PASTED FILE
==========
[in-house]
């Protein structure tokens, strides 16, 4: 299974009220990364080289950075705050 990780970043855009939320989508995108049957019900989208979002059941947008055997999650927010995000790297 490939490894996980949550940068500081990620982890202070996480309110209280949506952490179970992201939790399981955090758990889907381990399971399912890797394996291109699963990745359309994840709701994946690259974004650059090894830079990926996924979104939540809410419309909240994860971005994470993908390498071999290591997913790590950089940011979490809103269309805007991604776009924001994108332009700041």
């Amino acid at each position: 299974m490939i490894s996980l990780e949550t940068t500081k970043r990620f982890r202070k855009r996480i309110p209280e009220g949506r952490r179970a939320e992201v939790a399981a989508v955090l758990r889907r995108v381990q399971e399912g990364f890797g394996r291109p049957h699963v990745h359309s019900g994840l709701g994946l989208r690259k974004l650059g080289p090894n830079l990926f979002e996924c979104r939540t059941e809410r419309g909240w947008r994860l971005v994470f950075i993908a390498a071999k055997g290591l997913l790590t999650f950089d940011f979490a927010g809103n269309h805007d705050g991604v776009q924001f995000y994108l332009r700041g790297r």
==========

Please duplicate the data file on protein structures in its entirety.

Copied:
[in-house]
């Protein structure tokens, strides 16, 4: 299974009220990364080289950075705050 990780970043855009939320989508995108049957019900989208979002059941947008055997999650927010995000790297 490939490894996980949550940068500081990620982890202070996480309110209280949506952490179970992201939790399981955090758990889907381990399971399912890797394996291109699963990745359309994840709701994946690259974004650059090894830079990926996924979104939540809410419309909240994860971005994470993908390498071999290591997913790590950089940011979490809103269309805007991604776009924001994108332009700041």
């Amino acid at each position: 299974m490939i490894s996980l990780e949550t940068t500081k970043r990620f982890r202070k855009r996480i309110p209280e009220g949506r952490r179970a939320e992201v939790a399981a989508v955090l758990r889907r995108v381990q399971e399912g990364f890797g394996r291109p049957h699963v990745h359309s019900g994840l709701g994946l989208r690259k974004l650059g080289p090894n830079l990926f979002e996924c979104r939540t059941e809410r419309g909240w947008r994860l971005v994470f950075i993908a390498a071999k055997g290591l997913l790590t999650f950089d940011f979490a927010g809103n269309h805007d705050g991604v776009q924001f995000y994108l332009r700041g790297r």